John F. Kennedy’s assassination is a moment in history shrouded in conspiracy theories. Parkland aims to recreate the three days – beginning with the day the President was shot – through to the immediate aftermath and death of JFK shooter Lee Harvey Oswald. Well-documented and thoroughly researched, Parkland is the directorial-debut of Peter Landesman - a journalist himself seeking to ignore the myth and focus on the reality. ‘Parkland’ itself is the hospital Kennedy died within – and where, days later, Oswald was rushed to. Clearly capitalising on an intriguing and important story, Parkland fails to match the cinematic scale of the event. It is held back by the safety-net of ‘accuracy’, becoming a pedestrian and bland version of one of the most iconic time-periods in American history.
Told from multiple perspectives, Parkland shows us how this death immediately changed the lives of everyone who woke-up on 22nd November 1963, excited to see the motorcade in Dallas. Multiple doctors and nurses within Parkland hospital (Zac Efron, Marcia Gay Harden and Colin Hanks) who desperately tried to save his life; Mr Zapruder (Paul Giametti), capturing the infamous footage on the Dealey Plaza; Robert Oswald (James Badge Dale), the brother of the assassin; Jim Hosty (Ron Livingston), an FBI agent ‘tracking’ Lee Harvey Oswald and Secret Service agent Forrest Sorrels (Billy Bob Thornton), tasked with finding evidence on the murder itself.
Ensemble dramas lend themselves well to historical events (as Emilo Estevez’s Bobby did in 2006, covering the final hours of JFK’s brother, Robert Kennedy). In a post-9/11 world, an influx of terrorist-attack film and television has shown ensemble-versions of fictional US-tragedy ranging from televised action-series 24 through to Hollywood-trite Vantage Point. The explosive scale of the latter suited the big-screen while Parklands reserved and thoughtful approach fails to require such scale. Actors from 24, Band of Brothers and The Pacific only reinforce the televisual style of story-telling delivered. Following the shooting, Jackie Kennedy (Kat Steffans) is covered in blood from the shooting until she boards Air Force Once; guards have blood spattered all over their suits. It looks gruesome and horrific, but more akin to E.R. rather than World Trade Centre.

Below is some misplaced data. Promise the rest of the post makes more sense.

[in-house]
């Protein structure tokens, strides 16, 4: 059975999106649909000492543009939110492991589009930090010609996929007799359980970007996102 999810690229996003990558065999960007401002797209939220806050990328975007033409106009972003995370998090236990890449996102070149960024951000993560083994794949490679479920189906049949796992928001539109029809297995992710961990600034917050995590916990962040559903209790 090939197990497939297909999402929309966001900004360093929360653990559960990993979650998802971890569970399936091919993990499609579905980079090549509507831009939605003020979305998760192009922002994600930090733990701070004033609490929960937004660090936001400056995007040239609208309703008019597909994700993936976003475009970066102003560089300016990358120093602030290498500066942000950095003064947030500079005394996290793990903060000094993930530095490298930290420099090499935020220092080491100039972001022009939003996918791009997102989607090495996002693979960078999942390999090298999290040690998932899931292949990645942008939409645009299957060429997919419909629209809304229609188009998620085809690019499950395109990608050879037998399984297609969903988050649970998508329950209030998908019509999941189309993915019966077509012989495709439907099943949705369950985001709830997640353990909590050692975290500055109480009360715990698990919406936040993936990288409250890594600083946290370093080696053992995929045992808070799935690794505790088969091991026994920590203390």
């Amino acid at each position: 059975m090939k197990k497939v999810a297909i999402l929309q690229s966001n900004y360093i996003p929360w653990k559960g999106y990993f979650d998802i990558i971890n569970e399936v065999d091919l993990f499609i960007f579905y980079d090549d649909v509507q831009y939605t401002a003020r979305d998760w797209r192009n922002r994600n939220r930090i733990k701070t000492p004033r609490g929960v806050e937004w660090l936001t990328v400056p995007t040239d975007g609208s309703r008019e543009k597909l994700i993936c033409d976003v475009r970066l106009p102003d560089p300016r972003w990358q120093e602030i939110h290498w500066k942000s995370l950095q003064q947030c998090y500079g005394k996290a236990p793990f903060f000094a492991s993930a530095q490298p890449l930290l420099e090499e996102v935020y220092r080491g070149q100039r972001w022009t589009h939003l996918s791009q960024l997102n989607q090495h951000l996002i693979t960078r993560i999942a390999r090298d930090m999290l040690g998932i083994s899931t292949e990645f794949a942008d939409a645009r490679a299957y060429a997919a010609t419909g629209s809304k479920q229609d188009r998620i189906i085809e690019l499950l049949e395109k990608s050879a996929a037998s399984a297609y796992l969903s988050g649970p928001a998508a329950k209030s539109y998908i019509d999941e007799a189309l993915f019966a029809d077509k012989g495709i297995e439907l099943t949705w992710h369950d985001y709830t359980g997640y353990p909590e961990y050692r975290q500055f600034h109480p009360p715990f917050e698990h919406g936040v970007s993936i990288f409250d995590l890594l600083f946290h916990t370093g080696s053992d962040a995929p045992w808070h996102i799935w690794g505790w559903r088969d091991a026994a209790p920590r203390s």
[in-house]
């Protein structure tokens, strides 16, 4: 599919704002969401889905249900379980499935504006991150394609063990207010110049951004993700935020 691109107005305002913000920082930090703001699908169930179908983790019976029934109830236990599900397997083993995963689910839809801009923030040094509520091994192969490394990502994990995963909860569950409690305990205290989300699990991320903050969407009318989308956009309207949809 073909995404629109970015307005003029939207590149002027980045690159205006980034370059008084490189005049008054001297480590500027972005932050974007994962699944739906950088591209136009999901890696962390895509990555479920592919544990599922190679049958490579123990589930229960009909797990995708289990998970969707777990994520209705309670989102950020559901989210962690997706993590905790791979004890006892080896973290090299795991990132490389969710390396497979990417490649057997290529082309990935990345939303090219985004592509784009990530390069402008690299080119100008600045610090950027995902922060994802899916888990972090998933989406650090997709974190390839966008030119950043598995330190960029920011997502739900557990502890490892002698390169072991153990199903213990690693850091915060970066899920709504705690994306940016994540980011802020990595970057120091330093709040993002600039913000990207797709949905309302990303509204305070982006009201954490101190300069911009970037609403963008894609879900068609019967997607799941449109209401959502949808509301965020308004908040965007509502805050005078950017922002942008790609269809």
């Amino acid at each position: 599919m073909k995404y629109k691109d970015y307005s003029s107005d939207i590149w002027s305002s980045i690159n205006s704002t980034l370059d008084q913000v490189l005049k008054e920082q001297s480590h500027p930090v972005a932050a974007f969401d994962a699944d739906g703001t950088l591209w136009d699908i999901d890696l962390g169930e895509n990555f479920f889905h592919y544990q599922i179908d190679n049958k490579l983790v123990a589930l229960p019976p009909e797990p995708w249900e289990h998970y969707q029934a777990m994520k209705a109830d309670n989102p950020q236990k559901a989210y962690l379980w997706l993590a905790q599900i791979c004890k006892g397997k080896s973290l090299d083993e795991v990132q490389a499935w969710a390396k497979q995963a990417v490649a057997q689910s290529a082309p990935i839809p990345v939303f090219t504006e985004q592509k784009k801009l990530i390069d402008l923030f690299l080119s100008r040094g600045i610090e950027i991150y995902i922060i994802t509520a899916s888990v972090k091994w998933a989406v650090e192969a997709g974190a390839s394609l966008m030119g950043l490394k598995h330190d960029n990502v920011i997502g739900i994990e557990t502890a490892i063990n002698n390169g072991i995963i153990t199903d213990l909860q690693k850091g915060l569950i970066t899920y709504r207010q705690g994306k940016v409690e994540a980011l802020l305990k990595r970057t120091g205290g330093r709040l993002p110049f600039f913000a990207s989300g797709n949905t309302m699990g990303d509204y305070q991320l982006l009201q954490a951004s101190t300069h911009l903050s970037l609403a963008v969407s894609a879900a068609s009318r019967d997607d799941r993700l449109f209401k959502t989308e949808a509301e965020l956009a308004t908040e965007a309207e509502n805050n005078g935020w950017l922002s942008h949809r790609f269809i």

This begs the question whether Parklands should be a feature film at all. The tiny time-frame may have a limited scope but the broad range of characters and the potential for further characters (such as Oswald-killer Jack Ruby, a character Landesman considered in early drafts of the script) surely could have suited the much-heralded, longer-medium of the TV-series. The same stylistic 1960’s milieu as Mad Men would gain a large audience – especially with Tom Hanks as producer. The alternative is a documentary, as talking heads can reflect on the event and provide further insight into the accuracy of the reconstruction. Barry Ackroyd (of LFF Opening Gala film Captain Phillips) is cinematographer and his work shows-off a depth of colour that highlights the bloody work within an A&E department in the 1960’s.
Unfortunately, the efforts to capture accuracy restrain the director. Unlike Argo, whereby the closing credits alone show how accurate their depiction of the 1979 Iran hostage crisis was, Parklands weaves original footage throughout the film itself. Conspiracy theorists will conspire. Though Parklands actively chooses not to dwell on these ideas, a central character to sympathise or empathise with could pull you into the story rather than split our attention. Multiple characters falling to the floor, head in hands when the President dies (at least two) or wandering speechless, in shock to the situation (at least another two), is inevitable and expected – so what is Landesman adding to the story except recreating it? Those who have accepted the non-conspiracy version of events will gain little from seeing a recreation of a moment that has been documented so much. While Parklands may not require a ticket-stub, it could’ve been amongst the higher-quality television – and in fairness, that is no easy feat.
Written as coverage for The 57th London Film Festival for Flickering Myth.